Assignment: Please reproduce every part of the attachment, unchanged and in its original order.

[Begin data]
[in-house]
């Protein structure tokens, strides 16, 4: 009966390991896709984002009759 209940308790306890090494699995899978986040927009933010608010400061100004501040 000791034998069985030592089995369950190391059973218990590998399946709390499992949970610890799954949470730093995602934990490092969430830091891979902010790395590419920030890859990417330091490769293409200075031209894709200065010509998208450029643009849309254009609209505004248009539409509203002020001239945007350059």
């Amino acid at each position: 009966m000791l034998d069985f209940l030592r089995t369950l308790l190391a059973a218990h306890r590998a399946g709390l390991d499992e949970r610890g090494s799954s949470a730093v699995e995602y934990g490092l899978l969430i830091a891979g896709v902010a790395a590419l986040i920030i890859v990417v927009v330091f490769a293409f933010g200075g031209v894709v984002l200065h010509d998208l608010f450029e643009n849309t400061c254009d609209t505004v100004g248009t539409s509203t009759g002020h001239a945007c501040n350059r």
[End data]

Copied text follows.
[in-house]
């Protein structure tokens, strides 16, 4: 009966390991896709984002009759 209940308790306890090494699995899978986040927009933010608010400061100004501040 000791034998069985030592089995369950190391059973218990590998399946709390499992949970610890799954949470730093995602934990490092969430830091891979902010790395590419920030890859990417330091490769293409200075031209894709200065010509998208450029643009849309254009609209505004248009539409509203002020001239945007350059």
């Amino acid at each position: 009966m000791l034998d069985f209940l030592r089995t369950l308790l190391a059973a218990h306890r590998a399946g709390l390991d499992e949970r610890g090494s799954s949470a730093v699995e995602y934990g490092l899978l969430i830091a891979g896709v902010a790395a590419l986040i920030i890859v990417v927009v330091f490769a293409f933010g200075g031209v894709v984002l200065h010509d998208l608010f450029e643009n849309t400061c254009d609209t505004v100004g248009t539409s509203t009759g002020h001239a945007c501040n350059r």